Soriano: Are your children overpaid or underpaid?

Inside Family Business

Compensating family members is a very sensitive topic and can spark conflict from all angles when handled poorly. It can also cause division among family members and non-family executives. In my experience handling family-managed businesses in Asia, I have observed that family members tend to either be undercompensated or overcompensated, and rarely are they aligned with the standard salary scale in the outside market.

In a W+B survey three years ago related to how our founder clients compensated their children, we discovered that family members in six out of the 10 family firms were compensated below their market salary grade. We also established that there was a major disconnect between the children’s compensation and the positions they were occupying.

Of the six family enterprises where the employees/family members were underpaid, half were actually receiving a paltry amount. The convenient excuse of the parents/business owners was lame. They justified their giving of low salaries to their offspring based on the rationale that the children will eventually take over the business and that all of their expenses were covered (housing, gasoline, food, tuition of the grandchildren, insurance, personal needs all the way to the provisioning of dog food). Why is this happening?

Without science and guidance from experts, what or how you pay family members in the family business creates a multitude of problems. The problem is exacerbated with the founders’ wrong notion of fairness and equality.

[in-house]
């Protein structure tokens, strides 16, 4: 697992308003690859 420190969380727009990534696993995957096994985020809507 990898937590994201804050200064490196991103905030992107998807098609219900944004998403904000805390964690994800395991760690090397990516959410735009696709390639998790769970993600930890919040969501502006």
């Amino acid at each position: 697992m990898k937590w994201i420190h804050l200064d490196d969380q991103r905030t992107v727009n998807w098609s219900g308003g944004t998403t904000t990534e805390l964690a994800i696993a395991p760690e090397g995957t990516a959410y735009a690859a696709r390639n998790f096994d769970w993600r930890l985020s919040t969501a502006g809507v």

Instinctively, the founding parents would opt to follow the family system where the acceptable norms are that family wealth should be distributed either according to need or according to principles that are fair. When compensating their children, fairness is generally taken to mean equality in pay and benefits regardless of the children’s contribution. When there is no performance, pay and share in the profits continues.

This is what we meant with having two sets of employees — an employee who happens to be a relative devoid of any accountability and another employee who is expected to perform lest he or she becomes a liability.

By pursuing a family system of compensating relatives, unbeknownst to him, the founder or business leader has started to cultivate a culture of entitlement. It is dangerous and the word discomfort may not adequately describe all sorts of tension and stresses that’s playing in this volatile environment. And here is where it gets more interesting... when it comes to the business circle, compensation and benefits are totally different.

Best practices and human resources policies dictate that compensation is based on certain KPIs (key performance indicators), that if the business does not benefit from your service as an employee, you can be fired, demoted, transferred, replaced and retrained even if you are a family member.

Simply put, it is pay for performance. For the founder, he is torn between treating his child as an employee and or as a father tolerating an adult child, branded by the organization as a non-performing family member. Mixing both produces a volatile brew.

Noted family business consultant John Ward and his co-author Craig Aronoff put out a good narrative why this is happening: “Compensation problems rarely arise during the family business’ first, entrepreneurial stage, because the parents remain firmly in control and determine all questions of compensation. But during the second stage (sibling partnership stage), problems develop. The causes are predictable: Either the parents haven’t taught their children that salaries must be based on credentials, performance, the market environment and the financial condition of the firm, or the children do not appreciate the difference between salary for a job performed and dividends for equity as owners.”

When science and objectivity are not factored in crafting compensation policies, confusion and misunderstanding can take its toll on everyone. The survey results were not a surprise but it gave us powerful insights to share to family firms. I will share them next week.

(To be continued)


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